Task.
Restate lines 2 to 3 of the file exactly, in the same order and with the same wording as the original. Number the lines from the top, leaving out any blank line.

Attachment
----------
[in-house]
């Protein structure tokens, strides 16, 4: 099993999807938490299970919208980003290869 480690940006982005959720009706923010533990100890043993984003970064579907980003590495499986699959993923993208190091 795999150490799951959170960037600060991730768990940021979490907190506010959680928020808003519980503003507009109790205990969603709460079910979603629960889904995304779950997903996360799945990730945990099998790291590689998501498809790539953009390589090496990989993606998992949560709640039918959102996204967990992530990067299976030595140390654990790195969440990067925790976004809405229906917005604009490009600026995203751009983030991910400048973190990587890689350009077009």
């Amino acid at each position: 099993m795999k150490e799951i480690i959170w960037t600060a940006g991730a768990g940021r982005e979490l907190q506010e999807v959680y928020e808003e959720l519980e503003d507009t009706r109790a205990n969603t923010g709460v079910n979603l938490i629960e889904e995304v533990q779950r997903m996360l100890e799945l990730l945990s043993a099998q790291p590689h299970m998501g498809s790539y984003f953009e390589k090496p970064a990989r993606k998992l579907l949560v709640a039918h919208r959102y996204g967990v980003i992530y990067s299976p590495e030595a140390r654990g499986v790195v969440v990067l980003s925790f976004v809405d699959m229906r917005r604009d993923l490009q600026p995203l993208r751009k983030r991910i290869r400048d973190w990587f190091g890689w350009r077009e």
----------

């Protein structure tokens, strides 16, 4: 099993999807938490299970919208980003290869 480690940006982005959720009706923010533990100890043993984003970064579907980003590495499986699959993923993208190091 795999150490799951959170960037600060991730768990940021979490907190506010959680928020808003519980503003507009109790205990969603709460079910979603629960889904995304779950997903996360799945990730945990099998790291590689998501498809790539953009390589090496990989993606998992949560709640039918959102996204967990992530990067299976030595140390654990790195969440990067925790976004809405229906917005604009490009600026995203751009983030991910400048973190990587890689350009077009």
């Amino acid at each position: 099993m795999k150490e799951i480690i959170w960037t600060a940006g991730a768990g940021r982005e979490l907190q506010e999807v959680y928020e808003e959720l519980e503003d507009t009706r109790a205990n969603t923010g709460v079910n979603l938490i629960e889904e995304v533990q779950r997903m996360l100890e799945l990730l945990s043993a099998q790291p590689h299970m998501g498809s790539y984003f953009e390589k090496p970064a990989r993606k998992l579907l949560v709640a039918h919208r959102y996204g967990v980003i992530y990067s299976p590495e030595a140390r654990g499986v790195v969440v990067l980003s925790f976004v809405d699959m229906r917005r604009d993923l490009q600026p995203l993208r751009k983030r991910i290869r400048d973190w990587f190091g890689w350009r077009e």